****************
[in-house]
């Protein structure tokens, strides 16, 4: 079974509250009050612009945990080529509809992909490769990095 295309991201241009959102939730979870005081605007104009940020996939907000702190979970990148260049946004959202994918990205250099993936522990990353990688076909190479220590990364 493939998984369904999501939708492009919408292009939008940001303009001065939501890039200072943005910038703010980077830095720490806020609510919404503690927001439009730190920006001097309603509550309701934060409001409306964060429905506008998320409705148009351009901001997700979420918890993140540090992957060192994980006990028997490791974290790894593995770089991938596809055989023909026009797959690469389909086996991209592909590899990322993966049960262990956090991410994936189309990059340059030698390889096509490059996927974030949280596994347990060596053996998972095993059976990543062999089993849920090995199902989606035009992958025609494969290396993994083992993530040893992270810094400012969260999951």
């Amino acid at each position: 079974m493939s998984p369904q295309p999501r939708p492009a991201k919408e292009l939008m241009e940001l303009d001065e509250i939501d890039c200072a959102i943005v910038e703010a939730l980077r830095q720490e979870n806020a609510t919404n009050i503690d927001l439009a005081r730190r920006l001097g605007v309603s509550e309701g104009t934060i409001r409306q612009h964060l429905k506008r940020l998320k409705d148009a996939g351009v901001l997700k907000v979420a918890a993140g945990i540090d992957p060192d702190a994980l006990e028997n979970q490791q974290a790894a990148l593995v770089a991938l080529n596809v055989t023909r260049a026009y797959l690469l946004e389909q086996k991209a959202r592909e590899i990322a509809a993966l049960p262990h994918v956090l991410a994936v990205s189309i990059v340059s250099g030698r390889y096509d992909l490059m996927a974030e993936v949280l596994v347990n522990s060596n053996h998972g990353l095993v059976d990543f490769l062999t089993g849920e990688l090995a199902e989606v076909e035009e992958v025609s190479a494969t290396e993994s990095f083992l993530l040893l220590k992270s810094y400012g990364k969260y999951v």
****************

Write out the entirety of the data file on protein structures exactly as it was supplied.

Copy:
[in-house]
């Protein structure tokens, strides 16, 4: 079974509250009050612009945990080529509809992909490769990095 295309991201241009959102939730979870005081605007104009940020996939907000702190979970990148260049946004959202994918990205250099993936522990990353990688076909190479220590990364 493939998984369904999501939708492009919408292009939008940001303009001065939501890039200072943005910038703010980077830095720490806020609510919404503690927001439009730190920006001097309603509550309701934060409001409306964060429905506008998320409705148009351009901001997700979420918890993140540090992957060192994980006990028997490791974290790894593995770089991938596809055989023909026009797959690469389909086996991209592909590899990322993966049960262990956090991410994936189309990059340059030698390889096509490059996927974030949280596994347990060596053996998972095993059976990543062999089993849920090995199902989606035009992958025609494969290396993994083992993530040893992270810094400012969260999951």
């Amino acid at each position: 079974m493939s998984p369904q295309p999501r939708p492009a991201k919408e292009l939008m241009e940001l303009d001065e509250i939501d890039c200072a959102i943005v910038e703010a939730l980077r830095q720490e979870n806020a609510t919404n009050i503690d927001l439009a005081r730190r920006l001097g605007v309603s509550e309701g104009t934060i409001r409306q612009h964060l429905k506008r940020l998320k409705d148009a996939g351009v901001l997700k907000v979420a918890a993140g945990i540090d992957p060192d702190a994980l006990e028997n979970q490791q974290a790894a990148l593995v770089a991938l080529n596809v055989t023909r260049a026009y797959l690469l946004e389909q086996k991209a959202r592909e590899i990322a509809a993966l049960p262990h994918v956090l991410a994936v990205s189309i990059v340059s250099g030698r390889y096509d992909l490059m996927a974030e993936v949280l596994v347990n522990s060596n053996h998972g990353l095993v059976d990543f490769l062999t089993g849920e990688l090995a199902e989606v076909e035009e992958v025609s190479a494969t290396e993994s990095f083992l993530l040893l220590k992270s810094y400012g990364k969260y999951v």